Naughty corner: Active antics
The ABC of noise traders – Klement on Investing
ITV and The Investment Potential of Commercial Television [Podcast] – via Apple
Are cheap European stocks more likely to profit from disruptive tech than the Nasdaq? – Verdad
Kindle book bargains
Cooking on a Bootstrap by Jack Monroe – £0.99 on Kindle
Money: A User’s Guide by Laura Whateley – £0.99 on Kindle
The Almighty Dollar by Dharshini David – £2.19 on Kindle
The Nowhere Office: Reinventing Work and the Workplace by Julie Hobsbawm – £0.99 on Kindle
‘Forever chemicals’ linked to infertility in women, study shows – Guardian
Gone to the dogs – Hakai
Glaciers may melt even faster than expected – Scientific American
Why is LED light so bad? – NY Mag
Robot overlord roundup
Can we backtest an asset allocation model in ChatGPT? – Quantpedia
Finally, a climate-friendly trashcan – Slate
An interview with Sam Altman, the CEO of OpenAI [Video] – via YouTube
Why can’t we see the impact of automation in the economics statistics? – Uncharted Territories
The ground is quaking – The Reformed Broker
Off our beat
An interview about longevity with Peter Attia, author of Outlive – GQ
You will be discriminated against – Contessa Capital
How Fox and Murdoch are destroying US democracy – Prospect
Be dignified, as a rule – Raptitude
The daughter who fled North Korea to find her mother – BBC
Computer-generated diversity: fashion turns to digital models – Guardian
Your phone is ruining your vacation – Vox
“All that we have to decide is what to do with the time that is given us.”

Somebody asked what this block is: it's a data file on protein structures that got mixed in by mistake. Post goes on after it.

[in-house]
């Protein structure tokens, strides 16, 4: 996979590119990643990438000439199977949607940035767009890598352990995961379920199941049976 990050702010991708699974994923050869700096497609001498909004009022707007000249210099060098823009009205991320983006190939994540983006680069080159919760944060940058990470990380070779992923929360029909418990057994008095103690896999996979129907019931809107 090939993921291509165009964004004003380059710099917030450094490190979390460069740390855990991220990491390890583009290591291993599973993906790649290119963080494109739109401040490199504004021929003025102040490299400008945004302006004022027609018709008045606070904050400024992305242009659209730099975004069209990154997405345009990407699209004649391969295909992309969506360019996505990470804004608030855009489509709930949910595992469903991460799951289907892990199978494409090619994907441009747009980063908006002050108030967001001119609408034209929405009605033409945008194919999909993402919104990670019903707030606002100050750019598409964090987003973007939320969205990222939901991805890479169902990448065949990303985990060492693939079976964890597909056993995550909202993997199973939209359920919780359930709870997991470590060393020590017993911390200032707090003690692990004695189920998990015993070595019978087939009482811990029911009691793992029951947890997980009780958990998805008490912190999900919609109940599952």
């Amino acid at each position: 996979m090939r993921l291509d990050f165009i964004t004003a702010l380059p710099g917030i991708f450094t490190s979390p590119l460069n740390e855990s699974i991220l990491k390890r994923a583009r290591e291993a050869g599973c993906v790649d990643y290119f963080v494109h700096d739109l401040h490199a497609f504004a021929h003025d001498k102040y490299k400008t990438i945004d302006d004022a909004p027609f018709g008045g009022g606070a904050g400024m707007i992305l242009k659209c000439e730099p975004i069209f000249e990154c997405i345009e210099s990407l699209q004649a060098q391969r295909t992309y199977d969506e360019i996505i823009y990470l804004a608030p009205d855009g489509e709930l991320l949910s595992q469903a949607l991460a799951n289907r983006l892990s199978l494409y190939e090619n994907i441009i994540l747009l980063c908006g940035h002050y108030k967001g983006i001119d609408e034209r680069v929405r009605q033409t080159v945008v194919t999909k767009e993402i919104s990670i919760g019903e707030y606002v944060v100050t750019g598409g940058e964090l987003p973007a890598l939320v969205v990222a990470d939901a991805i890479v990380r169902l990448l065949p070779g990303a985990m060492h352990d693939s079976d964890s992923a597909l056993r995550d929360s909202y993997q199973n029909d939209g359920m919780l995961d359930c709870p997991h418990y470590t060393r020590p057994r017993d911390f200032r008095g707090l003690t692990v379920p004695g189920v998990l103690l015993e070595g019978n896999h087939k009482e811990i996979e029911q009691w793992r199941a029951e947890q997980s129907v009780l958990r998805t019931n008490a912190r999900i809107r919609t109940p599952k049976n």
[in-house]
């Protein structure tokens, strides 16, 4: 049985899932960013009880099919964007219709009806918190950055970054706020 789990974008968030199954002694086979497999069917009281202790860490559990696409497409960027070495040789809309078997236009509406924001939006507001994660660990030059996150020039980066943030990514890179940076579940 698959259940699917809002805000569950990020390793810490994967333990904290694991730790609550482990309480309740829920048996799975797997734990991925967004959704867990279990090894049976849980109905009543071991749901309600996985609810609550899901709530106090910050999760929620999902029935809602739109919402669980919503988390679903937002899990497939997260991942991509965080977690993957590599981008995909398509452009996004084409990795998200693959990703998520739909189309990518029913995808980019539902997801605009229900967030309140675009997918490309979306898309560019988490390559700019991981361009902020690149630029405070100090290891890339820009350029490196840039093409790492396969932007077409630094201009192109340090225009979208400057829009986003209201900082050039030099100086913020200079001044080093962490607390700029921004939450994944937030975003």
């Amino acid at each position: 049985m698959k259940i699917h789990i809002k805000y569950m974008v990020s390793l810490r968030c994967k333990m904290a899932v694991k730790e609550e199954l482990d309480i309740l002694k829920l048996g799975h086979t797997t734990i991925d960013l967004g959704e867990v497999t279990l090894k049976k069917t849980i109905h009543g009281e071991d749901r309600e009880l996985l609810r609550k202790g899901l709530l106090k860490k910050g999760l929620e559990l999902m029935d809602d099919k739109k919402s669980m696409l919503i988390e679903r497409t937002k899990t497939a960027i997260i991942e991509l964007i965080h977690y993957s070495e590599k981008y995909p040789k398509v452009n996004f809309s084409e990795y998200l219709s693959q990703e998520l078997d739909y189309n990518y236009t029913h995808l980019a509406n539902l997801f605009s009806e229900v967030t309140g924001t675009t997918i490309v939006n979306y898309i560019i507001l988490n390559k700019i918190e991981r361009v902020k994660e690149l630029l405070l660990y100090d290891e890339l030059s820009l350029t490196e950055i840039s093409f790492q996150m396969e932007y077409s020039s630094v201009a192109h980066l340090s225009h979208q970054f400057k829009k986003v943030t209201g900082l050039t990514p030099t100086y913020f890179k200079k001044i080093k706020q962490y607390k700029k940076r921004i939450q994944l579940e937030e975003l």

– Gandalf, The Fellowship of the Rings
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- Financially Independent Retired Early. [↩]
Lucky enough to work in a vocational job for all my working career which was motivating and paid quite well
Did try doing 2 days a week for 6 months after retiral but eventually realised I was working for much less income plus was very tied re holidays etc ie much worse than a full time job!
So stopped completely-never looked back as had saved enough to do what I wanted
Sounds brilliant – will have to watch that. From what you say, I think I hanker after a bit of a Chief Hong type existence. I’ve gone part-time down to 4 days. The problem is that people will keep trying to pile work on and won’t adjust for the fact you have 20% less time to do it. So you’ve got to be pretty tough about pushing back. I know a lot of people who got exasperated with it and went back full time with the reasoning I may as well get full pay because I’m still effectively doing a full time job.